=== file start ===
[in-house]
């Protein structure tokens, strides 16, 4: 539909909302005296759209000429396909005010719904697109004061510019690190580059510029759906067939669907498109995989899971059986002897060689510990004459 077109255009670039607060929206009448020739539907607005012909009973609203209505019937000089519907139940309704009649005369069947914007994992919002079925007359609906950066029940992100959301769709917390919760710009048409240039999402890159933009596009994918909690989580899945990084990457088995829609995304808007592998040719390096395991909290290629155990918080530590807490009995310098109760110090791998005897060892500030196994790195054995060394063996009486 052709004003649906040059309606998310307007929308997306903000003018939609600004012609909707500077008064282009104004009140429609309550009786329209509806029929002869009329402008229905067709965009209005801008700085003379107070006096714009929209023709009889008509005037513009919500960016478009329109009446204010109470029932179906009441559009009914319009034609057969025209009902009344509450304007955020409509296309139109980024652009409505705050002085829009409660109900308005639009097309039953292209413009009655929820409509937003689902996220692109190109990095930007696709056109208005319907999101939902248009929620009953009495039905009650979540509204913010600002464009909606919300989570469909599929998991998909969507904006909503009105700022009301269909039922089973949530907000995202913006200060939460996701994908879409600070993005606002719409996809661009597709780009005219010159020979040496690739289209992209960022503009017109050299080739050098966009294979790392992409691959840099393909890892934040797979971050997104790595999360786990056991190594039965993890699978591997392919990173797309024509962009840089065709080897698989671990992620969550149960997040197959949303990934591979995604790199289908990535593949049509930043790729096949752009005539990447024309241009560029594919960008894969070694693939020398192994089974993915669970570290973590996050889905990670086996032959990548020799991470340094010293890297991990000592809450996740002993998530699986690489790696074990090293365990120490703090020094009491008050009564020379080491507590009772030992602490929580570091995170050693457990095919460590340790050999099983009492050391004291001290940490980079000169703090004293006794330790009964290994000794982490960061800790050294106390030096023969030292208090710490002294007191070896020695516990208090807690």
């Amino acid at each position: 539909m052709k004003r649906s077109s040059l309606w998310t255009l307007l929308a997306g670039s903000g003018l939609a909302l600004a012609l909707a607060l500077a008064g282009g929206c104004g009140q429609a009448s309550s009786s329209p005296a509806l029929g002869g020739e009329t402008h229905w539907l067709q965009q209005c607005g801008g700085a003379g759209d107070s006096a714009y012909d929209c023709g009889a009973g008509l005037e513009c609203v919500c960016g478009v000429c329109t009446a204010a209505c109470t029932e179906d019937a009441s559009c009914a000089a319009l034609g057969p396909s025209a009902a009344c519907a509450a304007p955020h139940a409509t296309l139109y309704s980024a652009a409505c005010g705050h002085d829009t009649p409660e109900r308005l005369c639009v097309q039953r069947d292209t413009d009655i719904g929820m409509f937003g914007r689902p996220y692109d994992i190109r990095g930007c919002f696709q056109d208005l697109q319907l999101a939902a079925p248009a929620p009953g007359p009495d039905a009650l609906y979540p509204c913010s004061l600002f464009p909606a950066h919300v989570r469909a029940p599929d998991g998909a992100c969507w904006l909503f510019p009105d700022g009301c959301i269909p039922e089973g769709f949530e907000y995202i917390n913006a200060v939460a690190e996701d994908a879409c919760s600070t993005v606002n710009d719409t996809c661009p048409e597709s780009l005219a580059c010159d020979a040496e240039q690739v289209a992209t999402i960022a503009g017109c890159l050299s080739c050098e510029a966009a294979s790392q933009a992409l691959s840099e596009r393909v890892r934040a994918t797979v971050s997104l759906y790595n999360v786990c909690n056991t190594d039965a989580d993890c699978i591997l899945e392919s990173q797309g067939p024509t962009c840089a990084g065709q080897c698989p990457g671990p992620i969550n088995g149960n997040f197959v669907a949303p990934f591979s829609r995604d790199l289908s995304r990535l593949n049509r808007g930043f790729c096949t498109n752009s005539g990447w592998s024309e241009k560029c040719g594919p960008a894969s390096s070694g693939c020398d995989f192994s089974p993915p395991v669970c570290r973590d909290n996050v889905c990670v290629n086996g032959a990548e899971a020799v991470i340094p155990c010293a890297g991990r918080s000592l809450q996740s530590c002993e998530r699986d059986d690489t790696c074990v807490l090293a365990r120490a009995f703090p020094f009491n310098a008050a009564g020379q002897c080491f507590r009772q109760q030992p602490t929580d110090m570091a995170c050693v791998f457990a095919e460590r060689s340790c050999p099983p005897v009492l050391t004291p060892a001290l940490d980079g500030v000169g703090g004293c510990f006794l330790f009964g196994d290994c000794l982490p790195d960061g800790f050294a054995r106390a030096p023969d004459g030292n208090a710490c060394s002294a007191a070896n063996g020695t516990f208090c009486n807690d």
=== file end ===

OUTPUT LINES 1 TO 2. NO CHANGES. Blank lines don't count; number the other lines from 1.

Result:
[in-house]
């Protein structure tokens, strides 16, 4: 539909909302005296759209000429396909005010719904697109004061510019690190580059510029759906067939669907498109995989899971059986002897060689510990004459 077109255009670039607060929206009448020739539907607005012909009973609203209505019937000089519907139940309704009649005369069947914007994992919002079925007359609906950066029940992100959301769709917390919760710009048409240039999402890159933009596009994918909690989580899945990084990457088995829609995304808007592998040719390096395991909290290629155990918080530590807490009995310098109760110090791998005897060892500030196994790195054995060394063996009486 052709004003649906040059309606998310307007929308997306903000003018939609600004012609909707500077008064282009104004009140429609309550009786329209509806029929002869009329402008229905067709965009209005801008700085003379107070006096714009929209023709009889008509005037513009919500960016478009329109009446204010109470029932179906009441559009009914319009034609057969025209009902009344509450304007955020409509296309139109980024652009409505705050002085829009409660109900308005639009097309039953292209413009009655929820409509937003689902996220692109190109990095930007696709056109208005319907999101939902248009929620009953009495039905009650979540509204913010600002464009909606919300989570469909599929998991998909969507904006909503009105700022009301269909039922089973949530907000995202913006200060939460996701994908879409600070993005606002719409996809661009597709780009005219010159020979040496690739289209992209960022503009017109050299080739050098966009294979790392992409691959840099393909890892934040797979971050997104790595999360786990056991190594039965993890699978591997392919990173797309024509962009840089065709080897698989671990992620969550149960997040197959949303990934591979995604790199289908990535593949049509930043790729096949752009005539990447024309241009560029594919960008894969070694693939020398192994089974993915669970570290973590996050889905990670086996032959990548020799991470340094010293890297991990000592809450996740002993998530699986690489790696074990090293365990120490703090020094009491008050009564020379080491507590009772030992602490929580570091995170050693457990095919460590340790050999099983009492050391004291001290940490980079000169703090004293006794330790009964290994000794982490960061800790050294106390030096023969030292208090710490002294007191070896020695516990208090807690």